__IRR Overview__

In a basic sense, IRR is the return from a series of cash flows over time. In the Private Equity space, IRR is commonly used to evaluate the performance of private equity (including venture capital, growth equity and buyout) funds. IRR is best calculated using Excel, Google Sheets or another financial spreadsheet program.

__Simple IRR Examples__

Let’s assume that an LP commits $30 million to a fund, and that the fund returns $80 million in distributions to the LP. (For a discussion on committed capital, see "LP Corner: Size Matters - On Committed Capital, Called Capital and Uncalled Capital.") On a multiple basis, this equates to a cash-on-cash return of 2.67x ($80M / $30M) – which sounds pretty good. But let’s explore a bit deeper.

Note that in these examples, we are looking at cash flows from the perspective of an LP - payments made by the LP and money received by the LP. This is known as a "Net IRR" because it focuses on the cash flows to and from the LP. For a discussion of gross vs net returns, see "LP corner: Private Equity Fund Performance - An Overview."

Example 1: Assume that when the fund has its closing (which is time 0 for purposes of calculating the IRR in Excel), it calls all capital from the LP (in reality, this doesn’t happen, but humor me as this is an example). In five years, the fund distributes $80 to the LP. This looks like this:

__outflow__from the LP (the LP is paying $30 million to the fund). The cash distribution received by the LP is a positive number as it represents a cash

__inflow__to the LP (the LP receives $80 million from the fund). So here the LP has $30 million go out the door (cash outflow) at the fund’s closing (time = 0) and receives $80 million in distributions (cash inflow) from the fund at the end of year 5. The cash-on-cash return is 2.67x ($80 million divided by $30 million). The calculated IRR for this investment is 22%. (Again, remember that this is a

__net__return, as it represents the return to the LP). A 22% annualized return is pretty darn good.

Let’s look at a variation of the above example:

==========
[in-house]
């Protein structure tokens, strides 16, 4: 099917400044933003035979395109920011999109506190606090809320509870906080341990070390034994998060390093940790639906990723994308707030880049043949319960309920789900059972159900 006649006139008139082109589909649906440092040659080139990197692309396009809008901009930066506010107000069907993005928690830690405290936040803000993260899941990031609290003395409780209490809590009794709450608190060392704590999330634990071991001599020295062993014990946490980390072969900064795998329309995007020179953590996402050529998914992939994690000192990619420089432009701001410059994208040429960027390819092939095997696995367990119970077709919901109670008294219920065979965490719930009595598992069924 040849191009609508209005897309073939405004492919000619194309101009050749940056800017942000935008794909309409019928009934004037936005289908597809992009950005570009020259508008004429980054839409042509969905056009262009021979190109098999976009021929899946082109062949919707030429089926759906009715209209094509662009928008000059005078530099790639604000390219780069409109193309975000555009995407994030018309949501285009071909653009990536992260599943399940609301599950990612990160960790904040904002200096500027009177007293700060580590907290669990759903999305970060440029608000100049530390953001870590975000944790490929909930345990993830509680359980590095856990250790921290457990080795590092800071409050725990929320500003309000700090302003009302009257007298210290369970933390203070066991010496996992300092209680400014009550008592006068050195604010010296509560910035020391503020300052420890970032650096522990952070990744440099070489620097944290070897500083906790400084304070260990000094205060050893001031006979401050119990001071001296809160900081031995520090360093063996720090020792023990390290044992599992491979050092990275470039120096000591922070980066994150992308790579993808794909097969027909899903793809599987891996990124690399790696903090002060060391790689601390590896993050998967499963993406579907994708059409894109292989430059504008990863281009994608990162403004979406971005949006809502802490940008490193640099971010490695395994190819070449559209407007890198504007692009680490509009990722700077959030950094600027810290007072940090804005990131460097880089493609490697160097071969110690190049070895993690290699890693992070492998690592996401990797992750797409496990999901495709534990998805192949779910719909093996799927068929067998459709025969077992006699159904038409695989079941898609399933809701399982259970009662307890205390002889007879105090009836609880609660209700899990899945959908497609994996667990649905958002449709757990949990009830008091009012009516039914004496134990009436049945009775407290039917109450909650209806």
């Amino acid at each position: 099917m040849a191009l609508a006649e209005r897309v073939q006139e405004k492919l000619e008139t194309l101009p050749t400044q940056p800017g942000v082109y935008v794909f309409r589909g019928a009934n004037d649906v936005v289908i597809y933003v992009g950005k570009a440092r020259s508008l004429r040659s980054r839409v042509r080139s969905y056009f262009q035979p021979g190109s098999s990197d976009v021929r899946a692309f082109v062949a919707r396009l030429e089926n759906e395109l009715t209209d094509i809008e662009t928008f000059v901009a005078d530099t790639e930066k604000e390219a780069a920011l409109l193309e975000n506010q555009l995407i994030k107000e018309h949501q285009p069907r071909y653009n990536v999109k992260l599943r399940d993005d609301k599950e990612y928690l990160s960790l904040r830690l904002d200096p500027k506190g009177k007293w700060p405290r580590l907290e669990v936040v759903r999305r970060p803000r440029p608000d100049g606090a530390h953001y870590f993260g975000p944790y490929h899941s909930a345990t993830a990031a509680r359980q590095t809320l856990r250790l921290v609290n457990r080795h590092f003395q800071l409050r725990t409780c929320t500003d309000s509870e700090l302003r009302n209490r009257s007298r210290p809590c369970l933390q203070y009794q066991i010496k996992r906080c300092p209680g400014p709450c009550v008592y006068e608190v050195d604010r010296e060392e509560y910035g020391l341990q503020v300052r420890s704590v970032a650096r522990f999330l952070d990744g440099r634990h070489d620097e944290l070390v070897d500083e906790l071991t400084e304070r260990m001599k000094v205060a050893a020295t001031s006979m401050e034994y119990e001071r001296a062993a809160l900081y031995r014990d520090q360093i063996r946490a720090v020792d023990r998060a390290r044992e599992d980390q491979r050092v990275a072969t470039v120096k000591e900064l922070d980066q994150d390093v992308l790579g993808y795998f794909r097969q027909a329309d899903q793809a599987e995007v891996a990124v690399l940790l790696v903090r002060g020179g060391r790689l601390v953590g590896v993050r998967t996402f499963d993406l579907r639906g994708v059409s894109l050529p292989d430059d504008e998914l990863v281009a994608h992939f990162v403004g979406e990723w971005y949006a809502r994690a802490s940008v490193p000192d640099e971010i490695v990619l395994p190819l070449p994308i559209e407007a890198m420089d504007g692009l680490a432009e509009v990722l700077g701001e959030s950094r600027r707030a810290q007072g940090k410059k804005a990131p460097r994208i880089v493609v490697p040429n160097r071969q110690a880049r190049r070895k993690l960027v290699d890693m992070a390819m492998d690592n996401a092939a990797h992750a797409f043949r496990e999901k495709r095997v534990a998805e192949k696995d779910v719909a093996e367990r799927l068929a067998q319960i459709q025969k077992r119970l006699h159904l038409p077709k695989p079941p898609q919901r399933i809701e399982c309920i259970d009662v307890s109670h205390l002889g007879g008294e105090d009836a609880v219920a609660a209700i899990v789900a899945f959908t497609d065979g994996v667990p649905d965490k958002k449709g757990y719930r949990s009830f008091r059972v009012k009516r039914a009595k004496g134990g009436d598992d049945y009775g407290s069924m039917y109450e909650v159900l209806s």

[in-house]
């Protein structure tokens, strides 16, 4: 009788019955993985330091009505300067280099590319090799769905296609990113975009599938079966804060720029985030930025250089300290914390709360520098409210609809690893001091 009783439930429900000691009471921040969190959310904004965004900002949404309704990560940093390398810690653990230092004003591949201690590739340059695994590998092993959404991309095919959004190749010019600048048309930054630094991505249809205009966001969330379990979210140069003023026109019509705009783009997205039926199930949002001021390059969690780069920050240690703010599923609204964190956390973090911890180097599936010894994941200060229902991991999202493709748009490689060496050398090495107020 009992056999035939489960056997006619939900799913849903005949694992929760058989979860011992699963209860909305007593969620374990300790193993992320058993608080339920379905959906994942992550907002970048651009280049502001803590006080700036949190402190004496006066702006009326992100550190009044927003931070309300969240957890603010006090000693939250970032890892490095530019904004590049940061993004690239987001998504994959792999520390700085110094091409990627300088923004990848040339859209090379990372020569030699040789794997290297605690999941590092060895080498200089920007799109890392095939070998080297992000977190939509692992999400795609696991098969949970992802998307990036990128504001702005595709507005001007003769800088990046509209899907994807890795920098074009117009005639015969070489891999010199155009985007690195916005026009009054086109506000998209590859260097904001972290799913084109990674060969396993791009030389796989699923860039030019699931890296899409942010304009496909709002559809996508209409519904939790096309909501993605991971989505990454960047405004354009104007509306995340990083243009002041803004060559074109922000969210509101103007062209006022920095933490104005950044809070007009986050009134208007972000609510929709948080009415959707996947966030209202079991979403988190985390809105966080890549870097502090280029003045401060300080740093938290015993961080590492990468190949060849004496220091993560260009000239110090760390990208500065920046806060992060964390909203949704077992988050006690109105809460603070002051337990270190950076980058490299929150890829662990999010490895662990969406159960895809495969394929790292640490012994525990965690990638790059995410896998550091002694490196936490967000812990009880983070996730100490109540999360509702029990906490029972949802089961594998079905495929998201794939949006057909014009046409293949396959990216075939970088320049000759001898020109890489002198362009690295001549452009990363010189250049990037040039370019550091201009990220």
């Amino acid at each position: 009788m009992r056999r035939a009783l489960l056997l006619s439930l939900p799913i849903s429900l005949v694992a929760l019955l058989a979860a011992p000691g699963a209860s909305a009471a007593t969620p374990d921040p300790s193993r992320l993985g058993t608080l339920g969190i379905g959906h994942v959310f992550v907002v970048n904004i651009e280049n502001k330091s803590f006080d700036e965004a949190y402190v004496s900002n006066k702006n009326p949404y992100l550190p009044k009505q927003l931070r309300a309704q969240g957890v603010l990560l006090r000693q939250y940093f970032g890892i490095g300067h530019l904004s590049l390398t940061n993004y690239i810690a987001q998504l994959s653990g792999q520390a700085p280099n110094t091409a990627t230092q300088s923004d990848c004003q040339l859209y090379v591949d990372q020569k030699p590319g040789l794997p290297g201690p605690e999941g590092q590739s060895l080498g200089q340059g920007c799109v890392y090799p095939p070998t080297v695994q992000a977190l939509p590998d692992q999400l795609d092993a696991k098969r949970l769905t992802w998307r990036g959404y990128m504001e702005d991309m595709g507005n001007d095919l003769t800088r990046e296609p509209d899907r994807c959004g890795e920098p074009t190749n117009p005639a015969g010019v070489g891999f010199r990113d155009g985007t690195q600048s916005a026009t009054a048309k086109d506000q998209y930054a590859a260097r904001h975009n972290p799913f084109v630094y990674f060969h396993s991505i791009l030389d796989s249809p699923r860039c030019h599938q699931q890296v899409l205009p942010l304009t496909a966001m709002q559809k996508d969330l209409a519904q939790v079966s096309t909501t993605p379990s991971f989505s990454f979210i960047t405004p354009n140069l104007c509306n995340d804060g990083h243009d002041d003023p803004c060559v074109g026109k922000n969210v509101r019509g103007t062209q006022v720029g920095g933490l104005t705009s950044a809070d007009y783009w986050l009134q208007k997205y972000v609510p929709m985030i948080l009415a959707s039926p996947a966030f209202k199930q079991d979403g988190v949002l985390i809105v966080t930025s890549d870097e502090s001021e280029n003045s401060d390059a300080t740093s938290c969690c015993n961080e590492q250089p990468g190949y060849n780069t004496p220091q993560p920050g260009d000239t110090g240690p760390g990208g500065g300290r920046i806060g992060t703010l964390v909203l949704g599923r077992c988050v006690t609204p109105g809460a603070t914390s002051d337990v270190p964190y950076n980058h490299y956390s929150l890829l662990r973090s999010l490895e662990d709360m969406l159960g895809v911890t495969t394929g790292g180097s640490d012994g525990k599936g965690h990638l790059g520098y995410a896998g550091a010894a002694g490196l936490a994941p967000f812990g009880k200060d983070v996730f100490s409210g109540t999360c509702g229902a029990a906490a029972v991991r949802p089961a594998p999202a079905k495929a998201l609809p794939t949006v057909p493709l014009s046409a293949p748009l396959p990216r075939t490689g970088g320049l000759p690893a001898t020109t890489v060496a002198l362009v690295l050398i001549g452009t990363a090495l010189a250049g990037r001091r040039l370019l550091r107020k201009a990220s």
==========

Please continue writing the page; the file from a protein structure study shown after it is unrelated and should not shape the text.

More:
Now let’s look at an example when the calls are made over time and the distributions are received over time.

Now let’s look at another example.

**Observations**A few observations can be made at this point.

__Calls are made over time when needed__. In Example 1, the fund called all the capital at closing (time = 0), and the LP received all distributions at the end of year 5. This isn’t realistic, but illustrates why funds call capital over time. They don’t need it all at once – they need it when they make investments or for fees, carried interest and fund expenses. It is better for the fund to only call capital when it is needed, because that improves the IRR for the fund. Having too much cash on a fund’s balance sheet hurts returns (this is known as "cash drag").__Distributions are paid when possible__. Similarly, returning capital sooner to LPs increases the IRR. This incentivizes the general partner of the fund to return as much capital as it can, reserving some for fund expenses and any imminent investment. The combination of calling capital over time when needed, and returning capital as soon as possible can have a significant impact on the fund’s IRR (but won’t have any impact on the multiple).__Multiples don’t take into account the time value of money__. The major weakness of multiples is they don’t take into account the time value of money. IRR directly addresses this. Notice in every example the cash on cash return stays the same.__Fund cash flows vary__. When a fund makes its initial capital call, the IRR clock starts. When the fund makes the last distribution to the LPs, the IRR clock stops. What happens in between is a series of calls and distributions that make up the cash flows of a fund.

In the next post, we will look at more detailed cash flows from a fund.